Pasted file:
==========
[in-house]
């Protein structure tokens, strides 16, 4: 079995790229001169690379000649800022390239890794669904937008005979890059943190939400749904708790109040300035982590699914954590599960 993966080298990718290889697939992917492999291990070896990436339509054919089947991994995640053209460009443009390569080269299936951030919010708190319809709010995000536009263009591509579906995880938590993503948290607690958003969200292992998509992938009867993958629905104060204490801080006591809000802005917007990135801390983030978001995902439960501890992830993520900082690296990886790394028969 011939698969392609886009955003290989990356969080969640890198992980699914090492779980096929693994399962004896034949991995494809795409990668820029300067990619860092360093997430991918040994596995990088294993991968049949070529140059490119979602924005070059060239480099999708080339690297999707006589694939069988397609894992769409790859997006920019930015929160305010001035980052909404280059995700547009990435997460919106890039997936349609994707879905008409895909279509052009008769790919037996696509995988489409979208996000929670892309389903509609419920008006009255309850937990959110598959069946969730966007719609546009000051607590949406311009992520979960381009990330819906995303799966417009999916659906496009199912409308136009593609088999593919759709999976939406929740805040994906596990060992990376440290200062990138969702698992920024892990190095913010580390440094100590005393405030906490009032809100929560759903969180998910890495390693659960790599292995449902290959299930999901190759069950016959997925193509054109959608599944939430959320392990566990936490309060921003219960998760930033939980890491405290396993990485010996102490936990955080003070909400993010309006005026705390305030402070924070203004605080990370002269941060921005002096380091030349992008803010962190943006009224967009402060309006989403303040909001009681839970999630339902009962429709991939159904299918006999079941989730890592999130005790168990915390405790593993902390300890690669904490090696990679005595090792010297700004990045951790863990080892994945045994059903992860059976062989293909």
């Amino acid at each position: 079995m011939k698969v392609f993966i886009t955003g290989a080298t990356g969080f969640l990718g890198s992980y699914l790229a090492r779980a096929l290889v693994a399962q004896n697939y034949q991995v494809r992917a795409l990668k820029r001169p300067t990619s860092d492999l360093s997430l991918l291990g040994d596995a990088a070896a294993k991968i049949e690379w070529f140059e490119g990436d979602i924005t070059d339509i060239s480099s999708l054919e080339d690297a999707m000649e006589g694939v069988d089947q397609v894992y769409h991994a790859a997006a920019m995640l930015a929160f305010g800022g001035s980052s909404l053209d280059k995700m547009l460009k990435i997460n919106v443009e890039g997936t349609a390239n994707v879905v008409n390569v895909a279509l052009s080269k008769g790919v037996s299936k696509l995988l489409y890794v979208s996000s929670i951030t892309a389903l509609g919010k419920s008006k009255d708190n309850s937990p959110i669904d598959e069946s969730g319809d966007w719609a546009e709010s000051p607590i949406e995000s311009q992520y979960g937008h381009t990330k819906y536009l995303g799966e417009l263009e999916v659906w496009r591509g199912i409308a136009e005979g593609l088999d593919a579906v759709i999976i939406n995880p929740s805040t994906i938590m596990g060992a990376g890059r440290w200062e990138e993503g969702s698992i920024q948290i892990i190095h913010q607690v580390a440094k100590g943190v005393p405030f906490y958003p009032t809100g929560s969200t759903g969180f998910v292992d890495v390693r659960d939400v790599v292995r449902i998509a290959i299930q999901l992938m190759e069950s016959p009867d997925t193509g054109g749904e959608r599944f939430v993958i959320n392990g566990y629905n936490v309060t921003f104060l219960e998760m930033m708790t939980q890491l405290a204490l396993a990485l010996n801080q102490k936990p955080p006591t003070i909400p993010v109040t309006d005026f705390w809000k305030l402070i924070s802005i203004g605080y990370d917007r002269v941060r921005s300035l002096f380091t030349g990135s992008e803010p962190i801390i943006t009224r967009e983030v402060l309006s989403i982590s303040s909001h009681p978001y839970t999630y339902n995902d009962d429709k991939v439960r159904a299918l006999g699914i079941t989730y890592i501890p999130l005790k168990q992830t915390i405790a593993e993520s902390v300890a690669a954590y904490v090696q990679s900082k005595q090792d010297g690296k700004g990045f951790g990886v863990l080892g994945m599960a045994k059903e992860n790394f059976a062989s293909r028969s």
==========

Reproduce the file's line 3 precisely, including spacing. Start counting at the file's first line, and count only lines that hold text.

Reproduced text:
């Amino acid at each position: 079995m011939k698969v392609f993966i886009t955003g290989a080298t990356g969080f969640l990718g890198s992980y699914l790229a090492r779980a096929l290889v693994a399962q004896n697939y034949q991995v494809r992917a795409l990668k820029r001169p300067t990619s860092d492999l360093s997430l991918l291990g040994d596995a990088a070896a294993k991968i049949e690379w070529f140059e490119g990436d979602i924005t070059d339509i060239s480099s999708l054919e080339d690297a999707m000649e006589g694939v069988d089947q397609v894992y769409h991994a790859a997006a920019m995640l930015a929160f305010g800022g001035s980052s909404l053209d280059k995700m547009l460009k990435i997460n919106v443009e890039g997936t349609a390239n994707v879905v008409n390569v895909a279509l052009s080269k008769g790919v037996s299936k696509l995988l489409y890794v979208s996000s929670i951030t892309a389903l509609g919010k419920s008006k009255d708190n309850s937990p959110i669904d598959e069946s969730g319809d966007w719609a546009e709010s000051p607590i949406e995000s311009q992520y979960g937008h381009t990330k819906y536009l995303g799966e417009l263009e999916v659906w496009r591509g199912i409308a136009e005979g593609l088999d593919a579906v759709i999976i939406n995880p929740s805040t994906i938590m596990g060992a990376g890059r440290w200062e990138e993503g969702s698992i920024q948290i892990i190095h913010q607690v580390a440094k100590g943190v005393p405030f906490y958003p009032t809100g929560s969200t759903g969180f998910v292992d890495v390693r659960d939400v790599v292995r449902i998509a290959i299930q999901l992938m190759e069950s016959p009867d997925t193509g054109g749904e959608r599944f939430v993958i959320n392990g566990y629905n936490v309060t921003f104060l219960e998760m930033m708790t939980q890491l405290a204490l396993a990485l010996n801080q102490k936990p955080p006591t003070i909400p993010v109040t309006d005026f705390w809000k305030l402070i924070s802005i203004g605080y990370d917007r002269v941060r921005s300035l002096f380091t030349g990135s992008e803010p962190i801390i943006t009224r967009e983030v402060l309006s989403i982590s303040s909001h009681p978001y839970t999630y339902n995902d009962d429709k991939v439960r159904a299918l006999g699914i079941t989730y890592i501890p999130l005790k168990q992830t915390i405790a593993e993520s902390v300890a690669a954590y904490v090696q990679s900082k005595q090792d010297g690296k700004g990045f951790g990886v863990l080892g994945m599960a045994k059903e992860n790394f059976a062989s293909r028969s």